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A Quandry

Sunday, September 22, 2013



How to begin? Starting with an incomplete sentence seems wrong, even if there is an implied subject, a narrator if you will. But is that narrator myself, the author? Or is it (we don’t know yet if it should be a he or a she) some imaginary all-seeing being who just happens to have witnessed this extraordinary event? Should the narrator be involved? I don’t see how – the situation is just so unusual that forcing an additional person into it would just complicate matters unnecessarily.
Perhaps we should just set that “little” problem aside for a while, and see how things develop. And yes, those are ironic quotation marks, signifying that the situation is far from small – yet we haven’t even begun to suggest any hint of that situation’s nature, so what is the reader to make of them? Perhaps the reader will just assume that the narrator is a pretentious twit who punctuates his/her conversations with the index and middle fingers of both hands, unsubtly scribing all-too-visible invisible quotation marks in the air. That won’t do. If the narrator is me, that paints too vivid a picture – one whose composition is too busy, too filled with tiny distractions, to show the scene as it deserves to be seen. Even imposing that “arty” metaphor is an intrusion. Better to just leave all that stuff out. Besides, if the narrator is me, and I’ve portrayed myself as a twit (of any description) isn’t that a tad too coy? Too self-deprecating? The reader will not be fooled – he/she will see through the persiflage, recognizing the worm in the apple, the bosom serpent, the hidden egotism, for what it is.
Maybe we should (perhaps temporarily, perhaps permanently) set the problems of the narrator aside as well. Wait -- what is that? The royal or editorial “we”? There’s no “we” here. It’s not like “we” are having a discussion about the situation – are we? No. In fact, we (whoever the hell “we” is – or are) haven’t even begun to deal with the strange and compelling incidents that forced us to the typewriter in the first place. No, even that’s wrong. “Typewriter” either places our mysterious events in a historical period somewhere between inkwells and software (which is probably inaccurate or downright misleading), or it’s an overly-cute attempt to show the writer at work by implying an anachronistic means of communication. If we said the writer was sending smoke signals, we would (ourselves) have sent a signal that was only slightly more misleading. Not to mention, silly.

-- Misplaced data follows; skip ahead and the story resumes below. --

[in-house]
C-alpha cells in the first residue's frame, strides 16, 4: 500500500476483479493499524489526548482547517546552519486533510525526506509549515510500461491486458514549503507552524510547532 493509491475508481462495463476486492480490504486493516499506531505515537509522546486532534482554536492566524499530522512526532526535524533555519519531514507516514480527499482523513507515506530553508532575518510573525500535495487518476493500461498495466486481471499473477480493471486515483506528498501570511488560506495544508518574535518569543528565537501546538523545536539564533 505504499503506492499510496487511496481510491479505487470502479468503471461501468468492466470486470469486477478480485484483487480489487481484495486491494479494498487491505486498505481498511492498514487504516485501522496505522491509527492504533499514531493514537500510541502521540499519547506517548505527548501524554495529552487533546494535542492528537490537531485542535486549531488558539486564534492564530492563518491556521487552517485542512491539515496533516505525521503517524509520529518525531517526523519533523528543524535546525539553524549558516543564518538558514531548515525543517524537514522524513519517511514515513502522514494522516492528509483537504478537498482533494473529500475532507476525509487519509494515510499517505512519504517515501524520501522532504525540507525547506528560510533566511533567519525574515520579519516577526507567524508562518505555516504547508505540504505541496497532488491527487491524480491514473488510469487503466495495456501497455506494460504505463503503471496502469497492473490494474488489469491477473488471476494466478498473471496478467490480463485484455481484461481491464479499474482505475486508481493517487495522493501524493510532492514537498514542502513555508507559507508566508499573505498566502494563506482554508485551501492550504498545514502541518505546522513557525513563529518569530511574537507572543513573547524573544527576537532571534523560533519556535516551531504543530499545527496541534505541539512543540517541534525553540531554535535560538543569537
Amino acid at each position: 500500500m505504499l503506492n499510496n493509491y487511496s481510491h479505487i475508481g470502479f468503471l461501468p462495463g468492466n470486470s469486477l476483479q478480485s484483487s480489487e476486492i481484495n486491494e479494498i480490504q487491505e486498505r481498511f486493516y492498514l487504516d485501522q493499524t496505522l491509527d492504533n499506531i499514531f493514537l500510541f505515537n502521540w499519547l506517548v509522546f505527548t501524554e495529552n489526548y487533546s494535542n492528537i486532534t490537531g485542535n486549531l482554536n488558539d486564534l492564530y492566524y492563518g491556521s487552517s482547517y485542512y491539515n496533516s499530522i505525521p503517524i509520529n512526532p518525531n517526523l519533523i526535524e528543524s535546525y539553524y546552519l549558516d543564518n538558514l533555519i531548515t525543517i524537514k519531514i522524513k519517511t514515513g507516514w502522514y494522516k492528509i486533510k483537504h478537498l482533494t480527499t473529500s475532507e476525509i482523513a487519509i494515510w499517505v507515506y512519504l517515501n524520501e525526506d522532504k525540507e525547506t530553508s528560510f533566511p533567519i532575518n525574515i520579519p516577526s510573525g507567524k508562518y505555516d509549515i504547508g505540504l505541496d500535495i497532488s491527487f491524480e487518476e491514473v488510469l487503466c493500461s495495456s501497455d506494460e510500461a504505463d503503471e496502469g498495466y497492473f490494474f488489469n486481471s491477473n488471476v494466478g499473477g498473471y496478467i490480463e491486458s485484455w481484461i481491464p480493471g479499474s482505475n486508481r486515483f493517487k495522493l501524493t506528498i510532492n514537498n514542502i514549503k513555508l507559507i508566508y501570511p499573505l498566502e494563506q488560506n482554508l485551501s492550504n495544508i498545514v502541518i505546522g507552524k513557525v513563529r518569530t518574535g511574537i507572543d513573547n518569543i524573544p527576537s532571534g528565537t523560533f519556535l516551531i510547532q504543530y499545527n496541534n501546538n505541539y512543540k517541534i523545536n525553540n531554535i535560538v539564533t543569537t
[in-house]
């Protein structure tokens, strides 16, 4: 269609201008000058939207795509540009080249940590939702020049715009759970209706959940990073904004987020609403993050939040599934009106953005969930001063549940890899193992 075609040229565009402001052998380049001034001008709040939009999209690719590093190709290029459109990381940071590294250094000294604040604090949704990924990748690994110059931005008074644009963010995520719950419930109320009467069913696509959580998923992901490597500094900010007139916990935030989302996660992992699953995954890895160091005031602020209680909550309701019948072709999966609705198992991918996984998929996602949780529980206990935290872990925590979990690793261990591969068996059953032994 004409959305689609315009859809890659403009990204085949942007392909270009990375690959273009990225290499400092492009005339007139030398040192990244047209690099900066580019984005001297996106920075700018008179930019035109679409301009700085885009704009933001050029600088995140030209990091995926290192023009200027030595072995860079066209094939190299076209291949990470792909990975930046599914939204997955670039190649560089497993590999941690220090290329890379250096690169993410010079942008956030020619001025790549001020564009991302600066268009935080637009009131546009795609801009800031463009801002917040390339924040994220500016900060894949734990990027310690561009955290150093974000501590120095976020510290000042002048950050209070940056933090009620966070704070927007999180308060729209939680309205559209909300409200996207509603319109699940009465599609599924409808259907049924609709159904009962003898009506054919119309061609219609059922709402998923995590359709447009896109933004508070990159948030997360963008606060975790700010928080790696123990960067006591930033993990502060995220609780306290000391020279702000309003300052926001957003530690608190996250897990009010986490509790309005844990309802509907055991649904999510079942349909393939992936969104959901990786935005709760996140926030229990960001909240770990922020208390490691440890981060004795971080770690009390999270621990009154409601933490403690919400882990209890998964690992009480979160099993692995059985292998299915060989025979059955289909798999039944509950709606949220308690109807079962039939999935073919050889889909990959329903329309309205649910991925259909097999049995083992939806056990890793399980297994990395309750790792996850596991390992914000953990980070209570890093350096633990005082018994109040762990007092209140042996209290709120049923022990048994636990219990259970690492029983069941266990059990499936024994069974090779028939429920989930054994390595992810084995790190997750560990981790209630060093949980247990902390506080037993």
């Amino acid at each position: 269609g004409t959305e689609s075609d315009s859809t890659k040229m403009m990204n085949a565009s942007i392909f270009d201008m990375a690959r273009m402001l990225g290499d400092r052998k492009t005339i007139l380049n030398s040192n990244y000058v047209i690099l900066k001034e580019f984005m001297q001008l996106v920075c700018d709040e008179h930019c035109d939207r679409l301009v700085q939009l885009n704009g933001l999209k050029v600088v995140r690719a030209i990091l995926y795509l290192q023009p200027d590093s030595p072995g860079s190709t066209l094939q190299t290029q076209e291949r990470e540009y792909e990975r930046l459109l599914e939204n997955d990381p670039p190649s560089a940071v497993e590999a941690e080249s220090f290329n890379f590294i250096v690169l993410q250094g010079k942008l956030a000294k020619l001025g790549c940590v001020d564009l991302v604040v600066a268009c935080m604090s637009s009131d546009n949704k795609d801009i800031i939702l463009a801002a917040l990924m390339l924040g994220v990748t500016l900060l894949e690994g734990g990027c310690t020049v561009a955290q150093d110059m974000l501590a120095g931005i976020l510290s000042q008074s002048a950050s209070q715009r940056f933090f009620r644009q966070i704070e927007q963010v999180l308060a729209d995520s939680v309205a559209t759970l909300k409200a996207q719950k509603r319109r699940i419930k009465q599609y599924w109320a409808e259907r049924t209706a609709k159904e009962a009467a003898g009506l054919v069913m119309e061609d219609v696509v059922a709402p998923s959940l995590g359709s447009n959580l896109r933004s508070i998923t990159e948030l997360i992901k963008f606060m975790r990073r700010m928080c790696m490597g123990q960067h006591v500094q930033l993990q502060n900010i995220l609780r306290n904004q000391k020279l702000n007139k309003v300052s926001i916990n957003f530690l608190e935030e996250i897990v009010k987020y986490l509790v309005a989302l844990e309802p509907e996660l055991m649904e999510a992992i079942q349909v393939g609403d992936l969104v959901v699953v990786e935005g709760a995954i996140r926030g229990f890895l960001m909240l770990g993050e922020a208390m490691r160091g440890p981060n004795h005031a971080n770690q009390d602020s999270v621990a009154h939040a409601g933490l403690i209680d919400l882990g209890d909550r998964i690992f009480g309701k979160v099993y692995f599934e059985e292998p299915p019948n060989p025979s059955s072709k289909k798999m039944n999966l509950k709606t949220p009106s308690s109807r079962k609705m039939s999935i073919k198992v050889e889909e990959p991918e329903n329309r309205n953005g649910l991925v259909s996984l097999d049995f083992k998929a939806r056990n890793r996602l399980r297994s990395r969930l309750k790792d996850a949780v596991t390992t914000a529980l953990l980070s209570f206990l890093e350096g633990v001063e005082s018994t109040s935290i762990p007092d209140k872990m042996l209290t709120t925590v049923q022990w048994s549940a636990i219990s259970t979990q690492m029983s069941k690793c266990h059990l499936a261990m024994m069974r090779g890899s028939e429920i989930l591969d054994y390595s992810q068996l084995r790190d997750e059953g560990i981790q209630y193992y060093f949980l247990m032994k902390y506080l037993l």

God knows, we don’t want to appear silly. The situation is too important, too fraught with meaning, for silliness. Damn, there’s another issue to deal with. And yes, we know we shouldn’t end a sentence with a preposition (or start one with a conjunction, for that matter), but things are beginning to get out of hand here. That whole “fraught with meaning” business. We don’t want to imply that there was something going on in the incident other than the incident itself, do we? It’s not a goddamned allegory, is it? Things happened. Inexplicable things (despite the fact that we are really, really, trying to explicate them).